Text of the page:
Rename the Island:
Quisqueya, not Hispaniola
"Quisqueya" honors Taino culture whereas "Hispaniola"
recalls the Amerindian genocide
By Odette Roy Fombrun
The Republic of Haiti and the Dominican Republic
share a Caribbean island, one of the four islands of the Greater Antilles
that the Tainos, before Columbus's arrival, called Haiti, Bohio or
Quisqueya meaning "Mountainous Land" or "Great Land."
The island was baptized La Isla Española (Hispaniola) by the
Spanish colonizers. French colonizers subsequently called it Saint-Domingue.
When proclaiming its independence on January 1, 1804, the Western part of
the island of Saint Domingue took back the Amerindian name of Haïti
(Ayiti). From that date on, the entire island was known throughout the
world as the island of Haiti.
In 1930, to avoid confusion between the name
of the Republic of Haiti and that of the entire island, the U.S.G.B. (United
States Geographic Board) decided, unilaterally, to name the island Hispaniola
in homage to the Spanish colonizer, thereby erasing all traces of the Amerindians
who occupied the island before the arrival of Christopher Columbus. Unfortunately,
Haitian and Dominican authorities of the time did not protest this decision
with enough force or perseverance, nor did they mobilize any interested parties
against this assassination of the island's Amerindian past. It is important
to rectify this serious error as soon as possible: the Taino martyrs deserve
Such was the opinion of the historian Edmond
Mangonès in 1934. At a conference held in Montevideo, he vehemently
protested the arbitrary decision of the USGB that completely ignored the historical
truths of the island (see the Bulletin de la Société d'Histoire
et de Géographie d'Haïti, Vol 5, No. 15, Juillet 1934;
see also Odette Roy Fombrun, L'Ayiti des Indiens (1992: 138,139)).
At a time when the Caribbean moves toward unification,
when Europe speaks of sponsoring only those projects that take into account
both parts of the island, and at a time when bilateral activities are planned
in the tourism industry to take advantage of the Amerindian cultural heritage,
it is important to adopt for our island a name recalls not the genocide of
its aboriginal people, but rather a name that recalls the past of resistance
to oppression, a past shared by the Dominican Republic and the Republic of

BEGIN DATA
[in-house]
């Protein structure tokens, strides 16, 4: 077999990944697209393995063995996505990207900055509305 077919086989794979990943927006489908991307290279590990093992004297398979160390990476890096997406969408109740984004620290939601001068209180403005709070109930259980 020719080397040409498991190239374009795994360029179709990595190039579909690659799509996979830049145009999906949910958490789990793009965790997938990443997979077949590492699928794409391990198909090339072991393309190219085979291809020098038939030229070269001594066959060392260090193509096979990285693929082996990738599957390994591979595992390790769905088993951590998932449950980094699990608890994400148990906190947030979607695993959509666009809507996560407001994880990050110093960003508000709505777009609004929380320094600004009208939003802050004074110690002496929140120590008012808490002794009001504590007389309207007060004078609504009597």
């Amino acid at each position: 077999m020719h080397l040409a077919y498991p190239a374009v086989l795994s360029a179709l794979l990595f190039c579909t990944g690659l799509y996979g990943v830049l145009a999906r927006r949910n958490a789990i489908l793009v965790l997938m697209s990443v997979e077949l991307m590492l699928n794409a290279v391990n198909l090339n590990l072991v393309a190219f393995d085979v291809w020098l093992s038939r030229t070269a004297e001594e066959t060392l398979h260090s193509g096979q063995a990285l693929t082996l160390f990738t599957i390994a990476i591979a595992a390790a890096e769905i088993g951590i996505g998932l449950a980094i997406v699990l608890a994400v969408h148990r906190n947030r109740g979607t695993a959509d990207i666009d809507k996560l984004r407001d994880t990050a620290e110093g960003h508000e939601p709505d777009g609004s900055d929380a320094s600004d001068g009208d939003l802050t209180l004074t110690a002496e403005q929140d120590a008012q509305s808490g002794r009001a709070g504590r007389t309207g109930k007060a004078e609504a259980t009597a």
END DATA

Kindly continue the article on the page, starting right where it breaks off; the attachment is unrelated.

Haiti. These two Republics cannot renounce their valiant Amerindian ancestors
such as Caonabo, Hatuey and Cotubanama, nor can they forget the abominable
massacres of Vega Real and of Xaragua, the murder of Queen Anacaona, nor the
triumph of Cacique Henri, as Marie-Hélène Laraque has shown
in her life's work devoted to the study of the cultural heritage of the American
Indians. Laraque's research has shown that the first Agreement signed between
the Americas and Europe was The Treaty of Cacique Henri (Le
Traité du Cacique Henri) in the 16th Century. Spain had to send
an ambassador to meet with the Cacique. The emperor Charles the Fifth sent
Barrio Nuevo as his delegate to sign the Agreement with Henri. Thus, the
first Treaty ever signed in the Americas was signed on this island in the
16th Century. It was The Treaty of the Cacique Henri (Traité du
Cacique Henri). It recognizes the right of freedom to the Cacique
Henri and to his fellow companions.
In memory of this important history we share,
I call upon:
- Dominican and Haitian leaders and historians
- all those who believe in the importance of the Taino cultural heritage
- other Caribbean countries
- organizations of Native-Americans and of other native populations throughout
- the United Nations
It is time to fight against this name that constitutes a serious injustice
against these people, recognized as martyred, and a violation of the right
of Haitian and Dominican people to their common Taino heritage. The goal
of this mobilisation is for the U.S.G.B. to give back to this West Indian
island a name that evokes its rich Amerindian heritage. We propose the adoption
"Quisqueya" recalls Taino culture whereas "Hispaniola"
recalls the Amerindian genocide.